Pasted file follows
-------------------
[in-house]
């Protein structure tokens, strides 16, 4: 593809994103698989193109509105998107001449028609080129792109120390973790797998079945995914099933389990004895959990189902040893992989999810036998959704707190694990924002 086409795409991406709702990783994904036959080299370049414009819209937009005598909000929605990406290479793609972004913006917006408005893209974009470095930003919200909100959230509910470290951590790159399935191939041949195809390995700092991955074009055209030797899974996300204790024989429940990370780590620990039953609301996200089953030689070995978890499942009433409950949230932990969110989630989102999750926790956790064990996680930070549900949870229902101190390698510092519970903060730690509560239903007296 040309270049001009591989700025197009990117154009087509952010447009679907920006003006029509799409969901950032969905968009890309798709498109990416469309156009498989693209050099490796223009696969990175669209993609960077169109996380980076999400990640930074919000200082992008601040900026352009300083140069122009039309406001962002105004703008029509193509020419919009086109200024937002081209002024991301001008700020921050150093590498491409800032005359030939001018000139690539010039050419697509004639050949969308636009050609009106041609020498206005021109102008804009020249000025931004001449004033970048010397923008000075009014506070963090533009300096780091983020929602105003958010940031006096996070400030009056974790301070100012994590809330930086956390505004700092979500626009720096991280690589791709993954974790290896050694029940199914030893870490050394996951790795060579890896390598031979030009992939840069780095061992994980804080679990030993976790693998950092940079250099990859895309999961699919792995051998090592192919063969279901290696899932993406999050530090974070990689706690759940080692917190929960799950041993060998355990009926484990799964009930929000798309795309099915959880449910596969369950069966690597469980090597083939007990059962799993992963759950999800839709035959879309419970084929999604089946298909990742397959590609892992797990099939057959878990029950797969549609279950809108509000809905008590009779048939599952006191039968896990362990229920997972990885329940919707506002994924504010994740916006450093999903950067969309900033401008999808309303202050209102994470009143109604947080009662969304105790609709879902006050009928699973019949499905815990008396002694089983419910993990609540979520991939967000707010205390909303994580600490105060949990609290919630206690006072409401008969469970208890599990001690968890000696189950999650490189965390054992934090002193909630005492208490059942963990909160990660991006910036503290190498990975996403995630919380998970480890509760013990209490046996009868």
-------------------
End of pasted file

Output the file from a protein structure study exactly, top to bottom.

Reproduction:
[in-house]
């Protein structure tokens, strides 16, 4: 593809994103698989193109509105998107001449028609080129792109120390973790797998079945995914099933389990004895959990189902040893992989999810036998959704707190694990924002 086409795409991406709702990783994904036959080299370049414009819209937009005598909000929605990406290479793609972004913006917006408005893209974009470095930003919200909100959230509910470290951590790159399935191939041949195809390995700092991955074009055209030797899974996300204790024989429940990370780590620990039953609301996200089953030689070995978890499942009433409950949230932990969110989630989102999750926790956790064990996680930070549900949870229902101190390698510092519970903060730690509560239903007296 040309270049001009591989700025197009990117154009087509952010447009679907920006003006029509799409969901950032969905968009890309798709498109990416469309156009498989693209050099490796223009696969990175669209993609960077169109996380980076999400990640930074919000200082992008601040900026352009300083140069122009039309406001962002105004703008029509193509020419919009086109200024937002081209002024991301001008700020921050150093590498491409800032005359030939001018000139690539010039050419697509004639050949969308636009050609009106041609020498206005021109102008804009020249000025931004001449004033970048010397923008000075009014506070963090533009300096780091983020929602105003958010940031006096996070400030009056974790301070100012994590809330930086956390505004700092979500626009720096991280690589791709993954974790290896050694029940199914030893870490050394996951790795060579890896390598031979030009992939840069780095061992994980804080679990030993976790693998950092940079250099990859895309999961699919792995051998090592192919063969279901290696899932993406999050530090974070990689706690759940080692917190929960799950041993060998355990009926484990799964009930929000798309795309099915959880449910596969369950069966690597469980090597083939007990059962799993992963759950999800839709035959879309419970084929999604089946298909990742397959590609892992797990099939057959878990029950797969549609279950809108509000809905008590009779048939599952006191039968896990362990229920997972990885329940919707506002994924504010994740916006450093999903950067969309900033401008999808309303202050209102994470009143109604947080009662969304105790609709879902006050009928699973019949499905815990008396002694089983419910993990609540979520991939967000707010205390909303994580600490105060949990609290919630206690006072409401008969469970208890599990001690968890000696189950999650490189965390054992934090002193909630005492208490059942963990909160990660991006910036503290190498990975996403995630919380998970480890509760013990209490046996009868």